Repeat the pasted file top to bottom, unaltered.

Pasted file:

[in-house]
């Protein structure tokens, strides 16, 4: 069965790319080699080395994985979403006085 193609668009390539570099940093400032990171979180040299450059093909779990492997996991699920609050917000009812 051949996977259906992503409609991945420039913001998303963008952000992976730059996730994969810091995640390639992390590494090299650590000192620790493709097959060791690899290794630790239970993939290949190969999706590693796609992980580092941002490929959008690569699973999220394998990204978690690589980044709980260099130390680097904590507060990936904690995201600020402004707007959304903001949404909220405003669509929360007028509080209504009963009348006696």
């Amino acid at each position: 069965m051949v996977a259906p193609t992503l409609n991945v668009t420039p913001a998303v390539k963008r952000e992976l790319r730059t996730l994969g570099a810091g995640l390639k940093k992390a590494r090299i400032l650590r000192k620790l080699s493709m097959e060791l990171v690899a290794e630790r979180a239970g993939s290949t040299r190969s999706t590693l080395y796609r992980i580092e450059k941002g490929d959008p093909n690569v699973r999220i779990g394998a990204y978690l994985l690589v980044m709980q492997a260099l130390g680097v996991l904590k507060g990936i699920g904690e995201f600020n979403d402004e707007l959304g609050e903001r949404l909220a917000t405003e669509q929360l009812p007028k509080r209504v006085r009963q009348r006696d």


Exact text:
[in-house]
């Protein structure tokens, strides 16, 4: 069965790319080699080395994985979403006085 193609668009390539570099940093400032990171979180040299450059093909779990492997996991699920609050917000009812 051949996977259906992503409609991945420039913001998303963008952000992976730059996730994969810091995640390639992390590494090299650590000192620790493709097959060791690899290794630790239970993939290949190969999706590693796609992980580092941002490929959008690569699973999220394998990204978690690589980044709980260099130390680097904590507060990936904690995201600020402004707007959304903001949404909220405003669509929360007028509080209504009963009348006696």
């Amino acid at each position: 069965m051949v996977a259906p193609t992503l409609n991945v668009t420039p913001a998303v390539k963008r952000e992976l790319r730059t996730l994969g570099a810091g995640l390639k940093k992390a590494r090299i400032l650590r000192k620790l080699s493709m097959e060791l990171v690899a290794e630790r979180a239970g993939s290949t040299r190969s999706t590693l080395y796609r992980i580092e450059k941002g490929d959008p093909n690569v699973r999220i779990g394998a990204y978690l994985l690589v980044m709980q492997a260099l130390g680097v996991l904590k507060g990936i699920g904690e995201f600020n979403d402004e707007l959304g609050e903001r949404l909220a917000t405003e669509q929360l009812p007028k509080r209504v006085r009963q009348r006696d």